As the son of a contestant, Connor is decidedly off-limits. Except that he doesn’t fit in with the cutthroat atmosphere in all the same ways as Cara, and she can’t get him out of her head. Now Cara must juggle her growing feelings while dodging the cameras and helping her mom pick a bachelor they both love, or else risk fracturing their family even more for the sake of ratings. Maybe there’s a reason most people don’t date on TV.
*Connor has Ehlers-Danlos Syndrome
The Fault in Our Stars
Published: January 1, 2012
Despite the tumor-shrinking medical miracle that has bought her a few years, Hazel has never been anything but terminal, her final chapter inscribed upon diagnosis. But when a gorgeous plot twist named Augustus* Waters suddenly appears at Cancer Kid Support Group, Hazel’s story is about to be completely rewritten.
*Augustus is a below-the-knee amputee.
Love from A-Z
Published: April 30, 2019
A marvel: something you find amazing. Even ordinary-amazing. Like potatoes–because they make French fries happen. Like the perfect fries Adam and his mom used to make together.
An oddity: whatever gives you pause. Like the fact that there are hateful people in the world. Like Zayneb’s teacher, who won’t stop reminding the class how “bad” Muslims are.
But Zayneb, the only Muslim in class, isn’t bad. She’s angry.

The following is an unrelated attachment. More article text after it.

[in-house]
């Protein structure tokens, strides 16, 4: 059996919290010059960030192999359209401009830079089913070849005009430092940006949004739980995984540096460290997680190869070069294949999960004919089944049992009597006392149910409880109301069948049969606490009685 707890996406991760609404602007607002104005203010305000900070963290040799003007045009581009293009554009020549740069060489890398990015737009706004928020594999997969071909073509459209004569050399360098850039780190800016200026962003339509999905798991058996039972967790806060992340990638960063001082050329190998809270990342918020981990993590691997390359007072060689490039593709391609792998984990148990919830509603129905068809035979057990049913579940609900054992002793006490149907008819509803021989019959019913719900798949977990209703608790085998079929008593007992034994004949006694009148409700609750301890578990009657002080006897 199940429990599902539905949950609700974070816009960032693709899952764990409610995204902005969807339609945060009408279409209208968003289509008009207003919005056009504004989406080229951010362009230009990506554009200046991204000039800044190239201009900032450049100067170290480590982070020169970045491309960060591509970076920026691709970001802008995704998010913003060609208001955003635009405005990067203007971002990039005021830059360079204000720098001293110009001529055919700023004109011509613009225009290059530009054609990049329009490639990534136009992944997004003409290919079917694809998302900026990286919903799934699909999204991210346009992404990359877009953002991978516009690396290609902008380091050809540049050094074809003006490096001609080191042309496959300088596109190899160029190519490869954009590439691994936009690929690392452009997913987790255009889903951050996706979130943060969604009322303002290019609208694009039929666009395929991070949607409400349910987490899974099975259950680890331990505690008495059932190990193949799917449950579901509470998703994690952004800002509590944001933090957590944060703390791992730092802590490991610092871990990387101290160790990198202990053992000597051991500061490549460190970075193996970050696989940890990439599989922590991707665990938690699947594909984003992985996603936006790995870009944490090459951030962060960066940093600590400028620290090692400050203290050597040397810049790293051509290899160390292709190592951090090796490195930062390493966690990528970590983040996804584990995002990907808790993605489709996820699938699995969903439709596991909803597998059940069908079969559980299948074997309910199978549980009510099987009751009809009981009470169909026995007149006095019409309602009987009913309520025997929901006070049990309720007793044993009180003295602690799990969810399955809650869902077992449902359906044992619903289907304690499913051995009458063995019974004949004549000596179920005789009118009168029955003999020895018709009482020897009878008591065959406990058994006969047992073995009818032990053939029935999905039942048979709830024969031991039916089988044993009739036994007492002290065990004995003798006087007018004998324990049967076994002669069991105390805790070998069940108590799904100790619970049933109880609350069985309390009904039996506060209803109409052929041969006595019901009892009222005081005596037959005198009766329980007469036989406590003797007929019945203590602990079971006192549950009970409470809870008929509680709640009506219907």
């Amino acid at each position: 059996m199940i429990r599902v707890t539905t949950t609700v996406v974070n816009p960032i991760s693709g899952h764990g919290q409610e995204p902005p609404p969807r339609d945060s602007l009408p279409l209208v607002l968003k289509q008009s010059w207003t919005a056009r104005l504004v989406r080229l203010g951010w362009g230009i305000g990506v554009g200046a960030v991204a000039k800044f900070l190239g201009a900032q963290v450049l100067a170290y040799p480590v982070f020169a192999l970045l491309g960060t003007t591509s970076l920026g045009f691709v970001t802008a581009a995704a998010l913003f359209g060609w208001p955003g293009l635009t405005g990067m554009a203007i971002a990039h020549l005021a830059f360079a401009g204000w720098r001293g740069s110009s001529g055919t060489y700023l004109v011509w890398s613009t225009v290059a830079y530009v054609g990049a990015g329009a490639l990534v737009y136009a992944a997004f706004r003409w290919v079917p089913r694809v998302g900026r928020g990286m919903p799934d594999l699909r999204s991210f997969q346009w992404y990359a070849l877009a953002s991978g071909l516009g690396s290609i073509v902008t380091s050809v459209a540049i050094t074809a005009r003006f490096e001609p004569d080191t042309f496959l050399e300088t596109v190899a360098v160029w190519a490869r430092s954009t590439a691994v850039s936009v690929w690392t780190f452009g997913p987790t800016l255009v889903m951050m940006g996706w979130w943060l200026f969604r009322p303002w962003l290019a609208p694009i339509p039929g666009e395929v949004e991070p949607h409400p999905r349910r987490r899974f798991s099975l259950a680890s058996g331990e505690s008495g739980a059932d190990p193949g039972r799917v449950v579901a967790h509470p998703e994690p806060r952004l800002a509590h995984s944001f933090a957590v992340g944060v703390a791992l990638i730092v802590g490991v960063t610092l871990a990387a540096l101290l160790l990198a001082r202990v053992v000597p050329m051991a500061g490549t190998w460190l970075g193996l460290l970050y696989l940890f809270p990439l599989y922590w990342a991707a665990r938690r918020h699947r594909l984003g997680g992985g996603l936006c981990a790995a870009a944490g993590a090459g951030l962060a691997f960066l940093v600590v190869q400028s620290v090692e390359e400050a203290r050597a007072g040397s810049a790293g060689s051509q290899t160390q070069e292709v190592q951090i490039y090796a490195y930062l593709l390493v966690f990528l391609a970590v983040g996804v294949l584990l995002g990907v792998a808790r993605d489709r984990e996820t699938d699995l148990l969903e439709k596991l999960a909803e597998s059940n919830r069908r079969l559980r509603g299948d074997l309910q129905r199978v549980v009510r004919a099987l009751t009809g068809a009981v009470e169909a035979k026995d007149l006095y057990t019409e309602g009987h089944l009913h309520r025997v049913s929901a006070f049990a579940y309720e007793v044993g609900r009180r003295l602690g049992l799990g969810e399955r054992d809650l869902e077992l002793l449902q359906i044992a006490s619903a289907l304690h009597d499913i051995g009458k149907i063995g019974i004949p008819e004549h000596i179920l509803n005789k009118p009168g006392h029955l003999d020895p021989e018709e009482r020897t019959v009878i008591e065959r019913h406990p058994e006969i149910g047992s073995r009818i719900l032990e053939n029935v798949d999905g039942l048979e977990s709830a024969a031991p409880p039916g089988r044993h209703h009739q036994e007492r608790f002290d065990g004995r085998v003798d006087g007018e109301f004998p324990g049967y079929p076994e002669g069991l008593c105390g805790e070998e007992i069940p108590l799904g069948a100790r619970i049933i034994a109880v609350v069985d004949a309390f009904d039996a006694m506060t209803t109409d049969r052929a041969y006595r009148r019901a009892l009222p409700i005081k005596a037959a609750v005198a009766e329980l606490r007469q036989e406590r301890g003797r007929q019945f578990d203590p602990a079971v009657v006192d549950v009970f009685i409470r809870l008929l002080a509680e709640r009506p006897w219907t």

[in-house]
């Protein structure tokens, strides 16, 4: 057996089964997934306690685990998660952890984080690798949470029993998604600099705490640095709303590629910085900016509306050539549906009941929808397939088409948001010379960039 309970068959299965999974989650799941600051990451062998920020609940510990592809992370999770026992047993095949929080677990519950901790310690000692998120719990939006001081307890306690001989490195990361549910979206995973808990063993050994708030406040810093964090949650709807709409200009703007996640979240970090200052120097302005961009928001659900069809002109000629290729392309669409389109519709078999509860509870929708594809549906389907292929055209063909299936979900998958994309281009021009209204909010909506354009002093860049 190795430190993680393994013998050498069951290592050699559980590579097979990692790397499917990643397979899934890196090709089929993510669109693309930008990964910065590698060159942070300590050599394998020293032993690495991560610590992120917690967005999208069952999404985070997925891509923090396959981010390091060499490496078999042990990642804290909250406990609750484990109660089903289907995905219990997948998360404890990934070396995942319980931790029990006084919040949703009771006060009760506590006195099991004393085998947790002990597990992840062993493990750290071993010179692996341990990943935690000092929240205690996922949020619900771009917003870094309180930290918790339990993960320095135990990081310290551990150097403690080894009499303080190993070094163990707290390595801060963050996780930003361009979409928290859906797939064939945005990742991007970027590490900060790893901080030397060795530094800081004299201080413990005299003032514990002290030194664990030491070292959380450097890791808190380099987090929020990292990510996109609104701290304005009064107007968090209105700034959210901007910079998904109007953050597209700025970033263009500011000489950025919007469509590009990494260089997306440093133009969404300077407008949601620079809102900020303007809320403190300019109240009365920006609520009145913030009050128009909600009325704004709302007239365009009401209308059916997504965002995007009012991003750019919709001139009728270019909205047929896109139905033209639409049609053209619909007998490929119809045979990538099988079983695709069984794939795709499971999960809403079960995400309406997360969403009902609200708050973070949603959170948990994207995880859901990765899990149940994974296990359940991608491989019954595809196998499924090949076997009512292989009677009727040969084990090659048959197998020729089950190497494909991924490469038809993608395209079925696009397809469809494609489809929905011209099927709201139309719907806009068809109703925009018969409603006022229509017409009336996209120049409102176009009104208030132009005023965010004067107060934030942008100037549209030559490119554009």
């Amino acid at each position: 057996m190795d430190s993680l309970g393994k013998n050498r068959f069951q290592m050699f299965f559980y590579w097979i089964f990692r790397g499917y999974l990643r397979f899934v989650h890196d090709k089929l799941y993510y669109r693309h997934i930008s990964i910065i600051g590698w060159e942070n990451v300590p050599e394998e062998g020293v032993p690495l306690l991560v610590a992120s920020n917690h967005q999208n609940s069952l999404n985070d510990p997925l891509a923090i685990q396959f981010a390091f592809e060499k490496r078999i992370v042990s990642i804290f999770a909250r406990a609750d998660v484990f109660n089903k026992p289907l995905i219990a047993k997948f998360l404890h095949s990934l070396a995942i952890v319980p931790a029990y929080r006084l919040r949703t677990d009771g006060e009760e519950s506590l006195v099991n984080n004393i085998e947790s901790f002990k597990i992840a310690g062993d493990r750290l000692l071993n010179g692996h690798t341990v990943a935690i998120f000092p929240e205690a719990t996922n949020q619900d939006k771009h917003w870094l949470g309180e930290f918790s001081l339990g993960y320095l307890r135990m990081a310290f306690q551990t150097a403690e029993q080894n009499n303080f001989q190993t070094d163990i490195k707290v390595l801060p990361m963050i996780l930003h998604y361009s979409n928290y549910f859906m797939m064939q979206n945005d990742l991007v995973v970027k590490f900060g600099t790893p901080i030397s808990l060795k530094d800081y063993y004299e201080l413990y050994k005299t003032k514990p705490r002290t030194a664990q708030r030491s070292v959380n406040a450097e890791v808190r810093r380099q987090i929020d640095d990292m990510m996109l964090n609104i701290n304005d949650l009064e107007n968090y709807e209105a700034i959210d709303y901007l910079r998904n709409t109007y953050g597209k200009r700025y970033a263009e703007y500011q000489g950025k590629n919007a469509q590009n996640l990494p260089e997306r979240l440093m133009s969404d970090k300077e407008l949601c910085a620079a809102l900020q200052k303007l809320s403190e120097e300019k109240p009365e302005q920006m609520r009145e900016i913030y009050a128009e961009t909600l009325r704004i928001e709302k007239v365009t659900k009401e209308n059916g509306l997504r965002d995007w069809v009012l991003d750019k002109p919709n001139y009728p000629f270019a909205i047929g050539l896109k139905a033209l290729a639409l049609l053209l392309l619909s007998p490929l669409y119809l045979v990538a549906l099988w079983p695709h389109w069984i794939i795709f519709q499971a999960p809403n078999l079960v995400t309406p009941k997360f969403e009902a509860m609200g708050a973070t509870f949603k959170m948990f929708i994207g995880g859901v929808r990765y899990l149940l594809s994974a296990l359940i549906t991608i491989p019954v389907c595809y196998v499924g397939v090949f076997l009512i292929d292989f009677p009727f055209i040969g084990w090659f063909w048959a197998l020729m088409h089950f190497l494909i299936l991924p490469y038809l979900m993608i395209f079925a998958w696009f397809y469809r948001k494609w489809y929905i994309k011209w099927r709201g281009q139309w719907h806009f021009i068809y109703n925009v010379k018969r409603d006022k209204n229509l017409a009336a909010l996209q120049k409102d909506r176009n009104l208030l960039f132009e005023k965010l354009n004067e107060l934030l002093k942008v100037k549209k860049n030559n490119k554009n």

When she gets suspended for confronting her teacher, and he begins investigating her activist friends, Zayneb heads to her aunt’s house in Doha, Qatar, for an early start to spring break.
Fueled by the guilt of getting her friends in trouble, she resolves to try out a newer, “nicer” version of herself in a place where no one knows her.
Then her path crosses with Adam’s.
Since he got diagnosed with multiple sclerosis in November, Adam’s stopped going to classes, intent, instead, on perfecting the making of things. Intent on keeping the memory of his mom alive for his little sister.
Adam’s also intent on keeping his diagnosis a secret from his grieving father.
Alone, Adam and Zayneb are playing roles for others, keeping their real thoughts locked away in their journals.
Until a marvel and an oddity occurs…
Marvel: Adam and Zayneb meeting.
Oddity: Adam and Zayneb meeting.
Breathe and Count Back from Ten
Published: May 10, 2022
Verónica* has had many surgeries to manage her disability. The best form of rehabilitation is swimming, so she spends hours in the pool, but not just to strengthen her body.
Her Florida town is home to Mermaid Cove, a kitschy underwater attraction where professional mermaids perform in giant tanks . . . and Verónica wants to audition. But her conservative Peruvian parents would never go for it. And they definitely would never let her be with Alex, her cute new neighbor.
She decides it’s time to seize control of her life, but her plans come crashing down when she learns her parents have been hiding the truth from her—the truth about her own body.
*Verónica has hip dysplasia.
Sick Kids in Love
Published: November 5, 2019
Isabel has one rule: no dating.